Hamas and Israel call truce amid high tensions in Jerusalem

Israeli tanks on the border of the Gaza Strip

Hamas 'cannot afford sustained escalation' after crack down on Muslim Brotherhood in Egypt

LAST UPDATED AT 08:49 ON Fri 4 Jul 2014

A truce has been agreed between Hamas and Israel following exchanges of fire along the Gaza Strip border, according to the BBC.

A source from the militant Palestinian group, an offshoot of the Muslim Brotherhood movement, has said that a ceasefire was agreed with the help of Egyptian intelligence officials.

In recent days, dozens of rockets from Gaza have hit southern Israel, which has responded with air strikes. After an especially intense barrage of rocket fire, Israel yesterday sent tanks, artillery and ground forces to the border area, prompting fears of a major escalation of violence.

But the new arrangement appears to have calmed the situation on the ground, says the BBC. Jerusalem correspondent Kevin Connolly says Hamas has been "badly weakened" by the Egyptian military government's moves to crack down on the Muslim Brotherhood at home and "cannot afford a sustained escalation".

Israeli Prime Minister Benjamin Netanyahu has said he will only act against further rocket attacks. "We are ready for two options in the south. If fire toward our towns in the south ceases, then so shall our actions. The second option is that if fire toward our residents in the south continues, then our bolstered forces there will act forcefully," he said.

The truce comes amid high tensions in Jerusalem ahead of a funeral for murdered Palestinian teenager Mohammed Abu Khiedir.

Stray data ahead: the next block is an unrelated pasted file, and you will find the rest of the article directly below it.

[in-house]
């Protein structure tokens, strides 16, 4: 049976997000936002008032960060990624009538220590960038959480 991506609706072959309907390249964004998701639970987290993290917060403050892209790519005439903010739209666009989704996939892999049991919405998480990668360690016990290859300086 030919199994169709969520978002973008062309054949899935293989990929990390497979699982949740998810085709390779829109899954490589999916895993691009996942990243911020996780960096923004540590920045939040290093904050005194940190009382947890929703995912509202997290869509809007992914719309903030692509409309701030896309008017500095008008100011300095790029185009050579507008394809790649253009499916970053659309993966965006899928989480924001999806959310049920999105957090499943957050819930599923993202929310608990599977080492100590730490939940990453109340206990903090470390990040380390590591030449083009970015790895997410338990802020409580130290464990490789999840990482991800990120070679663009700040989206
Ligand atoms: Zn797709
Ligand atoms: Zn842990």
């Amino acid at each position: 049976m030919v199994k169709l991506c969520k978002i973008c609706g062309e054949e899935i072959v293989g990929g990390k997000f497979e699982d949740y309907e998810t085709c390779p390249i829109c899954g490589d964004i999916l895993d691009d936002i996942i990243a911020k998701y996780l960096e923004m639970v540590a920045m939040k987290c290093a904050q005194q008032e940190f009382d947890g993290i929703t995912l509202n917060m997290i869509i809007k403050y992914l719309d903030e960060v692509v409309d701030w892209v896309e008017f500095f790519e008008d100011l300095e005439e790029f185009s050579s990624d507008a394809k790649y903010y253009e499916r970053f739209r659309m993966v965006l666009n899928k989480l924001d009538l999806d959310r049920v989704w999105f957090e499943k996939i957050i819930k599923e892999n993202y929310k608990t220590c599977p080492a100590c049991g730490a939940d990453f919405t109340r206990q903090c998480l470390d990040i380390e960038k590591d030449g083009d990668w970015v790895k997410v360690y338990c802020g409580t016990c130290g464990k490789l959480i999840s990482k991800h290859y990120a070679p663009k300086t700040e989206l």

The discovery of the 16-year-old's burned body sparked two days of clashes between Palestinian protesters and police. Palestinian leaders have blamed Jewish settlers for Khiedir's death, believing it to be an act of revenge for the recent murders of three Israeli teenagers in the West Bank.

Israel blamed Hamas for the murder of the three boys – Naftali Frenkel, Gilad Shaar, both 16, and Eyal Yifrach, 19 – and launched a crackdown on the Islamic militant group in the West Bank, drawing rocket attacks out of Gaza and Israeli air strikes in a near-daily cycle of retaliation.

Clashes break out in Jerusalem after death of Palestinian boy

3 July

Palestinian protesters have clashed with Israeli security forces following a suspected revenge killing of a 16-year-old Arab boy, raising fears of a third intifada.

A badly burned body was found in a forested area of Jerusalem hours after Palestinian teenager Mohammed Abu Khiedir was kidnapped. Relatives said Khiedir, an electrical engineering student at a vocational school, was forced into a car by three men as he waited for early morning prayers at a mosque next to his home on Wednesday.

His abduction followed the discovery of three murdered Israeli boys, who had been missing for almost three weeks.

Palestinian President Mahmoud Abbas has accused Jewish settlers of "killing and burning a little boy" and demanded that Israel "hold the killers accountable".

Reports of Khieder's death yesterday sparked street fights between security forces and residents in east Jerusalem, which has been annexed by Israel. Protesters threw firebombs and stones at Israeli police officers and soldiers, who responded with tear gas, rubber bullets and smoke grenades.

Israeli Prime Minister Benjamin Netanyahu, who has blamed the murder of the three Israeli boys on Hamas, has called for restraint.

But after the latest round of Middle East peace talks collapsed in April, there is a rising fear that the spiralling violence could trigger a third Palestinian intifada, or uprising, against the Israeli occupation, says the Washington Post.

The first intifada, which began in 1987 and lasted for six years, was marked mainly by civil disobedience and mass demonstrations. The second started in 2000, and was characterised by far greater violence, with an estimated 5,500 Palestinians and 1,100 Israelis killed over the five-year conflict.

US Secretary of State John Kerry issued a statement condemning the "despicable and senseless abduction and murder" of the Palestinian teenager. "At this tense and dangerous moment, all parties must do everything in their power to protect the innocent and act with reasonableness and restraint, not recrimination and retribution," he said.